Description : In the second volume of a series that will ultimately include four, the authors consider Irish diasporic memory and memory practices. While the Irish diaspora has become the subject of a wide range of scholarship, there has been little work focused on its relationship to memory. The first half of the volume asks how diasporic memory functions in different places and times, and what forms it takes on. As an island nation with a history of emigration, Ireland has developed a rich diasporic cultural memory, one that draws on multiple traditions and historiographies of both "home" and "away." Native traditions are not imported wholesale, but instead develop their own curious hybridity, reflecting the nature of emigrant memory that absorbs new ways of thinking about home. How do immigrants remember their homeland? How do descendants of immigrants "remember" a land they rarely visit? How does diasporic memory pass through families, and how is it represented in cultural forms such as literature, festivals, and souvenirs?
Description : This book explores the performance of Irish collective memories and forgotten histories. It proposes an alternative and more comprehensive criterion of Irish theatre practices. These practices can be defined as the 'rejected', contested and undervalued plays and performativities that are integral to Ireland's political and cultural landscapes.
Description : In Modernism, Ireland and the Erotics of Memory Nicholas Miller re-examines memory and its role in modern Irish culture. Arguing that a continuous renegotiation of memory is characteristic of Irish modernist writing, Miller investigates a series of case-studies in modern Irish historical imagination. He reassesses Ireland's self-construction through external or 'foreign' discourses such as the cinema, and proposes new readings of Yeats and Joyce as 'counter-memorialists'. Combining theoretical and historical approaches, Miller shows how the modernist handling of history transforms both memory and the story of the past by highlighting readers' investments in histories that are produced, specifically and concretely, through local acts of reading. This original study will attract scholars of Modernism, Irish studies, film and literary theory.
Description : The first in a 4 volume series. This book includes 16 essays, exploring remembrance and forgetting throughout history, from early modern Ireland to contemporary multicultural Ireland.
Description : This 1982 collection of essays examines Ireland's relations with the rest of western Europe between AD 400 and 1200. They show the idiosyncratic ways in which Ireland responded to external stimuli and illustrate the view that early Irish history, religion, politics and art should be seen not in isolation but as vital contributors to the development of European culture. This was the firmly held opinion of Kathleen Hughes, to whose memory these essays, specially commissioned from leading scholars in the field, are dedicated. The range of essays reflects the diversity of early Ireland's history and the extent of her influence upon other cultures. The ecclesiastical tradition and hagiography form one area of study; political expansion and diplomatic history, as well as literary and artistic influences, are also discussed. The subjects are variously introduced as they affect Ireland's relations with Scotland, Anglo-Saxon England, Merovingian Gaul, the Scandinavians and the Welsh.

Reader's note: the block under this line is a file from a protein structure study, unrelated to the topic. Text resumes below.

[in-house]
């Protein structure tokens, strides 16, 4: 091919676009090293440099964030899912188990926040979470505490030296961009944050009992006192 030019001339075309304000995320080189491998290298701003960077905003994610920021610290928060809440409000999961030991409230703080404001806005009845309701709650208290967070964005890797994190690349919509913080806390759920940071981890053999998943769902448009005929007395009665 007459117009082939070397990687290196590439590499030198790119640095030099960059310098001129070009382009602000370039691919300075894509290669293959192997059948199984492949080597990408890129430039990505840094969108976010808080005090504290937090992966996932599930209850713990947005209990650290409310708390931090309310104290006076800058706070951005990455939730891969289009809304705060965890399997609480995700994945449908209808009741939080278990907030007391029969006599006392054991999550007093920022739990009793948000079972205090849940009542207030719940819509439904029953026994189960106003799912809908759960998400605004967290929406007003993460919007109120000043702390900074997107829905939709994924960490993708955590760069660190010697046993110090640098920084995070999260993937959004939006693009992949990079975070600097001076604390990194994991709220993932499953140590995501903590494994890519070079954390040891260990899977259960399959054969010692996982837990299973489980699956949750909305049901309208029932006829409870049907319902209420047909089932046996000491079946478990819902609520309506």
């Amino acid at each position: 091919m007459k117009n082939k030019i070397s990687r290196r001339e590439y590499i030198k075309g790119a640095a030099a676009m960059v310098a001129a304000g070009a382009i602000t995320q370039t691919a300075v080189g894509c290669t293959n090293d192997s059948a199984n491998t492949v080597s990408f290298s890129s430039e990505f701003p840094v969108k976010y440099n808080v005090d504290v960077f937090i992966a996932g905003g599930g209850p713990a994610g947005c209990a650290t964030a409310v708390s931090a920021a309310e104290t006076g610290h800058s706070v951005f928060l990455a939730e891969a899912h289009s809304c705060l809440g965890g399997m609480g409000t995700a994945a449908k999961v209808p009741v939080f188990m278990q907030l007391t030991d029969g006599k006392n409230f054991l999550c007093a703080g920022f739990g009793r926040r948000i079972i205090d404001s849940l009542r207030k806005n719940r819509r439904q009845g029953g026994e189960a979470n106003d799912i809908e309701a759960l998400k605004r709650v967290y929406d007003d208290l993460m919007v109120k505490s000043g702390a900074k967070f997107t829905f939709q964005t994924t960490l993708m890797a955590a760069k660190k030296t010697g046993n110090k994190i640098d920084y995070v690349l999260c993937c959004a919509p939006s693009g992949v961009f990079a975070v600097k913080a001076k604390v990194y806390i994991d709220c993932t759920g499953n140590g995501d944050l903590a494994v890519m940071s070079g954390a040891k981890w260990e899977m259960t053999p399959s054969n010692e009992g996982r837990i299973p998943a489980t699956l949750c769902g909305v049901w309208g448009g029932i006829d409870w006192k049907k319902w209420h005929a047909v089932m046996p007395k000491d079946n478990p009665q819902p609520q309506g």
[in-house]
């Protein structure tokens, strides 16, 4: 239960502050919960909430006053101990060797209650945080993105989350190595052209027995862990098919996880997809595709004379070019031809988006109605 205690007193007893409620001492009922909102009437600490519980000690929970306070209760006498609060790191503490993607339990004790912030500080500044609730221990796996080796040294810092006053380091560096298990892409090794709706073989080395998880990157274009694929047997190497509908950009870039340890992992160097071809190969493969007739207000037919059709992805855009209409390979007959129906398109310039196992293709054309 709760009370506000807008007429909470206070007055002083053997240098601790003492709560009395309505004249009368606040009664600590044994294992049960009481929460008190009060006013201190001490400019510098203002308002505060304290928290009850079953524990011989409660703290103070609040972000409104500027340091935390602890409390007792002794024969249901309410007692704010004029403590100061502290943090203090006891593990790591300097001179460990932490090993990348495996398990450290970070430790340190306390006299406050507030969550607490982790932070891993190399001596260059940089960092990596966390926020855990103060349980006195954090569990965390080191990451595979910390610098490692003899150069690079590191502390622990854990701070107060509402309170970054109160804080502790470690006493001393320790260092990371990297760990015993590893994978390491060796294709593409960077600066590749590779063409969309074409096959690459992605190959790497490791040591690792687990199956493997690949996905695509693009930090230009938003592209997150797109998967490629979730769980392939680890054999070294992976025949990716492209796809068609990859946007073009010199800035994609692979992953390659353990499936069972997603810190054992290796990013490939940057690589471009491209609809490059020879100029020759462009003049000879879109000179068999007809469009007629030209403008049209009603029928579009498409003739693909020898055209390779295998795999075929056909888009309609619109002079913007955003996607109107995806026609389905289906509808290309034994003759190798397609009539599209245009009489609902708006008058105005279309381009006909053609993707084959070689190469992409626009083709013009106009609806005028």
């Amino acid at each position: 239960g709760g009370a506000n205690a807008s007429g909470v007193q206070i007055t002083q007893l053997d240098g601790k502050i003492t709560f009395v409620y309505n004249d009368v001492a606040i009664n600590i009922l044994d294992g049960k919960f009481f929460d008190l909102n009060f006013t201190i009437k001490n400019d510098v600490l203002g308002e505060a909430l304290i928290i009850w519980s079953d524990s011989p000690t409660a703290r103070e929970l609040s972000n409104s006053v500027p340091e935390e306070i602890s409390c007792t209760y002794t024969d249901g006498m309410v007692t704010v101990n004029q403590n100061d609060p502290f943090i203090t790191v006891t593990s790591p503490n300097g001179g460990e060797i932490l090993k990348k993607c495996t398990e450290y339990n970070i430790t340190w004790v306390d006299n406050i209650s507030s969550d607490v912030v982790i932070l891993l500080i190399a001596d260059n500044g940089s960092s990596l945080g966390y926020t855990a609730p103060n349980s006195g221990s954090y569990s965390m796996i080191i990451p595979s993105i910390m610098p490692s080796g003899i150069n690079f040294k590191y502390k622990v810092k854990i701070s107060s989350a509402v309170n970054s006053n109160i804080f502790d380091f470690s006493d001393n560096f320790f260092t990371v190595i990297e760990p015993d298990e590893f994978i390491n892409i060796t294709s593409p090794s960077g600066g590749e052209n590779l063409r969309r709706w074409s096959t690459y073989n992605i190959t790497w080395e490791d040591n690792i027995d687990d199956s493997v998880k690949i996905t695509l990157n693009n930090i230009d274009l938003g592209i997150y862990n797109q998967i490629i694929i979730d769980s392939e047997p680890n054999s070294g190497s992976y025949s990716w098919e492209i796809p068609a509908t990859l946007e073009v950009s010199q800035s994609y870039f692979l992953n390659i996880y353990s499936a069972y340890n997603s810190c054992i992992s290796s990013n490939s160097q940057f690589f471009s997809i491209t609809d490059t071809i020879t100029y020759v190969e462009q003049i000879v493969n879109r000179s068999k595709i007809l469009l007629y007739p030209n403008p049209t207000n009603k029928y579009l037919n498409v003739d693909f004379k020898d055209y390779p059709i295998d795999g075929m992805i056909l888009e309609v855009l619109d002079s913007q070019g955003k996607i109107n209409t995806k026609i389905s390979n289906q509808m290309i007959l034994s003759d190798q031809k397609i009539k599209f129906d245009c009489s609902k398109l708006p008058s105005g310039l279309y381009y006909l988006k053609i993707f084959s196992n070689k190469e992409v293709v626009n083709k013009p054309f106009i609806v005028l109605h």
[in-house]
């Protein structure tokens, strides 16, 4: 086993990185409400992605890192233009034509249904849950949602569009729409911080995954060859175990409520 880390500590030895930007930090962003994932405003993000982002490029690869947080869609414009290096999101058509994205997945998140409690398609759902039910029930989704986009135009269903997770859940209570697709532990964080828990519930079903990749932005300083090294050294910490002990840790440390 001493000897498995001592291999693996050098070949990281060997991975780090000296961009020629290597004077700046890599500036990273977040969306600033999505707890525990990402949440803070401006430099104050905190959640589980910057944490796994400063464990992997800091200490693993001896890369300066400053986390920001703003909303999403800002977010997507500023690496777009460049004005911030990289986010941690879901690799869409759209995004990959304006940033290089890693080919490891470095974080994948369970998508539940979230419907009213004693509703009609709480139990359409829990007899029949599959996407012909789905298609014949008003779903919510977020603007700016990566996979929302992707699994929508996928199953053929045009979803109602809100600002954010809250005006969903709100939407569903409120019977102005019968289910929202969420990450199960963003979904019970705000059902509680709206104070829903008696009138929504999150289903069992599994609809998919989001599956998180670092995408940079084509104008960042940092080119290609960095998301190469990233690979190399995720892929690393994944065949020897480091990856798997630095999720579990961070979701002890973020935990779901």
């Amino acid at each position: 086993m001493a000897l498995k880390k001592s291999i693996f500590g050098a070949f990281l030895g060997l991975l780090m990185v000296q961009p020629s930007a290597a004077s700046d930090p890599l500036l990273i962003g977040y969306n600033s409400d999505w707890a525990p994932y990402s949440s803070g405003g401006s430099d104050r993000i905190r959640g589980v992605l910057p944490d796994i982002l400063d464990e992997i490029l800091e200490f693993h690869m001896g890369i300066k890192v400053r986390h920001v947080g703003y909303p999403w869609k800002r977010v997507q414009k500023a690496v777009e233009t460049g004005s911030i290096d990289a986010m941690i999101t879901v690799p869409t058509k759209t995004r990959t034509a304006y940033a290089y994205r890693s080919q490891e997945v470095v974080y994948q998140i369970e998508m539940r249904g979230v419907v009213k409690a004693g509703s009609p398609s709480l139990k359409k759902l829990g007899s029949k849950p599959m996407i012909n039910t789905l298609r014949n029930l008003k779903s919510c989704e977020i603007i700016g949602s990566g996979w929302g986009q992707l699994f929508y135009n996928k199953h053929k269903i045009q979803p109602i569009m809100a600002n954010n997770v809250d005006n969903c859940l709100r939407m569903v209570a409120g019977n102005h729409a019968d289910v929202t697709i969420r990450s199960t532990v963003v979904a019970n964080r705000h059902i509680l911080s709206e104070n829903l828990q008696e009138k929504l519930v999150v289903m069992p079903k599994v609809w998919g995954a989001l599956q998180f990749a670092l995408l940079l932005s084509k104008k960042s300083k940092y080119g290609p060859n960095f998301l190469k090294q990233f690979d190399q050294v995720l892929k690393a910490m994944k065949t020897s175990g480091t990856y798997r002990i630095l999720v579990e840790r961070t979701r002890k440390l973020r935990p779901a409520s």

Description : Dancing at the crossroads used to be young people's opportunity to meet and enjoy themselves on mild summer evenings in the countryside in Ireland until this practice was banned by law, the Public Dance Halls Act in 1935. Now a key metaphor in Irish cultural and political life, "dancing at the crossroads" also crystallizes the argument of this book: Irish dance, from Riverdance (the commercial show) and competitive dancing to dance theatre, conveys that Ireland is to be found in a crossroads situation with a firm base in a distinctly Irish tradition which is also becoming a prominent part of European modernity.
Description : This is the first book devoted to churches in Ireland dating from the arrival of Christianity in the fifth century to the early stages of the Romanesque around 1100, including those built to house treasures of the golden age of Irish art, such as the Book of Kells and the Ardagh chalice. � Carrag�in's comprehensive survey of the surviving examples forms the basis for a far-reaching analysis of why these buildings looked as they did, and what they meant in the context of early Irish society. � Carrag�in also identifies a clear political and ideological context for the first Romanesque churches in Ireland and shows that, to a considerable extent, the Irish Romanesque represents the perpetuation of a long-established architectural tradition.
Description : ". . . Bill Kelleher brings the reader in to the heart of Northern Ireland and its long, tragic conflict. Northern Ireland, in all its complexity, is authentically rendered." -Robert Connolly, writer and co-director, The Road to Reconciliation ". . . this exemplary ethnography is among the best books on Northern Ireland, and one of the very few that makes human sense of daily sectarian life." -Lawrence Taylor, National University of Ireland, Maynooth "More than a tour-a moving narrative." -David Stark, Columbia University "This is a wonderful contribution to Irish studies, postcolonial studies, and anthropology." -Begoña Arétxaga, University of Texas, Austin "It is a book that will be widely read and greatly appreciated." --David Lloyd, Scripps College